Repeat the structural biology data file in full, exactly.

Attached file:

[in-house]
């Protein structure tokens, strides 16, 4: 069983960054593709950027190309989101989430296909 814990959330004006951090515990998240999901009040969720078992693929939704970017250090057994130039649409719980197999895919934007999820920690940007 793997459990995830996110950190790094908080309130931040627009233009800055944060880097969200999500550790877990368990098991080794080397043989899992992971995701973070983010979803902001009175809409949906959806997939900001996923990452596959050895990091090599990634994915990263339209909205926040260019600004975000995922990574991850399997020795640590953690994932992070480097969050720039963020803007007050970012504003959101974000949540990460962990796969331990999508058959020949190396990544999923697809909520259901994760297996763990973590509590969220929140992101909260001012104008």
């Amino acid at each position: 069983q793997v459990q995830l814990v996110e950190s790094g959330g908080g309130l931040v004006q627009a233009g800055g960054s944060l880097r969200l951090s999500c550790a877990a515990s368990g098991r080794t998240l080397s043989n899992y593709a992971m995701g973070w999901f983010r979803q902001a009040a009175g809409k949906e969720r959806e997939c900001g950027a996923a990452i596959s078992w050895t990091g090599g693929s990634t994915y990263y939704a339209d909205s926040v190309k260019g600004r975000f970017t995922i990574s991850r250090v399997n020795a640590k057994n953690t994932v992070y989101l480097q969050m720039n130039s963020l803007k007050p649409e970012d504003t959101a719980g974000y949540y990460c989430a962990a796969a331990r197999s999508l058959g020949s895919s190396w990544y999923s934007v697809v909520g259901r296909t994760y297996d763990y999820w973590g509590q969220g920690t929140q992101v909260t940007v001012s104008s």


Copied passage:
[in-house]
């Protein structure tokens, strides 16, 4: 069983960054593709950027190309989101989430296909 814990959330004006951090515990998240999901009040969720078992693929939704970017250090057994130039649409719980197999895919934007999820920690940007 793997459990995830996110950190790094908080309130931040627009233009800055944060880097969200999500550790877990368990098991080794080397043989899992992971995701973070983010979803902001009175809409949906959806997939900001996923990452596959050895990091090599990634994915990263339209909205926040260019600004975000995922990574991850399997020795640590953690994932992070480097969050720039963020803007007050970012504003959101974000949540990460962990796969331990999508058959020949190396990544999923697809909520259901994760297996763990973590509590969220929140992101909260001012104008």
């Amino acid at each position: 069983q793997v459990q995830l814990v996110e950190s790094g959330g908080g309130l931040v004006q627009a233009g800055g960054s944060l880097r969200l951090s999500c550790a877990a515990s368990g098991r080794t998240l080397s043989n899992y593709a992971m995701g973070w999901f983010r979803q902001a009040a009175g809409k949906e969720r959806e997939c900001g950027a996923a990452i596959s078992w050895t990091g090599g693929s990634t994915y990263y939704a339209d909205s926040v190309k260019g600004r975000f970017t995922i990574s991850r250090v399997n020795a640590k057994n953690t994932v992070y989101l480097q969050m720039n130039s963020l803007k007050p649409e970012d504003t959101a719980g974000y949540y990460c989430a962990a796969a331990r197999s999508l058959g020949s895919s190396w990544y999923s934007v697809v909520g259901r296909t994760y297996d763990y999820w973590g509590q969220g920690t929140q992101v909260t940007v001012s104008s």